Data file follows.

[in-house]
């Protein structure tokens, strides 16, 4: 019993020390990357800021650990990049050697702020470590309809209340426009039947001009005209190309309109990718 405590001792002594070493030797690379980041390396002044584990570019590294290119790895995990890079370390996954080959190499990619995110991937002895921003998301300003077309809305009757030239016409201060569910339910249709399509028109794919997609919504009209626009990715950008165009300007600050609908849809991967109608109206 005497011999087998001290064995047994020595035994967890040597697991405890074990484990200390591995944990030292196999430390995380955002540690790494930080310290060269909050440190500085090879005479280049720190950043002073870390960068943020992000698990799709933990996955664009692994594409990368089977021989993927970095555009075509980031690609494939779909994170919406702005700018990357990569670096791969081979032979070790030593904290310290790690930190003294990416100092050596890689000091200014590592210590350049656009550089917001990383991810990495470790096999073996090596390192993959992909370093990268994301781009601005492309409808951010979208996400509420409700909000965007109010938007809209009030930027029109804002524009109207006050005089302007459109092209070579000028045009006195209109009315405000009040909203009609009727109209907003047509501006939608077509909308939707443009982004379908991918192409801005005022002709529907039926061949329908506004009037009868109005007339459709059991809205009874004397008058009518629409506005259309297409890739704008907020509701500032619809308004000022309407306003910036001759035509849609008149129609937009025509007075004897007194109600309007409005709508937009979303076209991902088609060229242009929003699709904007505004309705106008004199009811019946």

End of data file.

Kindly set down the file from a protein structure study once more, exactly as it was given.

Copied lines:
[in-house]
């Protein structure tokens, strides 16, 4: 019993020390990357800021650990990049050697702020470590309809209340426009039947001009005209190309309109990718 405590001792002594070493030797690379980041390396002044584990570019590294290119790895995990890079370390996954080959190499990619995110991937002895921003998301300003077309809305009757030239016409201060569910339910249709399509028109794919997609919504009209626009990715950008165009300007600050609908849809991967109608109206 005497011999087998001290064995047994020595035994967890040597697991405890074990484990200390591995944990030292196999430390995380955002540690790494930080310290060269909050440190500085090879005479280049720190950043002073870390960068943020992000698990799709933990996955664009692994594409990368089977021989993927970095555009075509980031690609494939779909994170919406702005700018990357990569670096791969081979032979070790030593904290310290790690930190003294990416100092050596890689000091200014590592210590350049656009550089917001990383991810990495470790096999073996090596390192993959992909370093990268994301781009601005492309409808951010979208996400509420409700909000965007109010938007809209009030930027029109804002524009109207006050005089302007459109092209070579000028045009006195209109009315405000009040909203009609009727109209907003047509501006939608077509909308939707443009982004379908991918192409801005005022002709529907039926061949329908506004009037009868109005007339459709059991809205009874004397008058009518629409506005259309297409890739704008907020509701500032619809308004000022309407306003910036001759035509849609008149129609937009025509007075004897007194109600309007409005709508937009979303076209991902088609060229242009929003699709904007505004309705106008004199009811019946």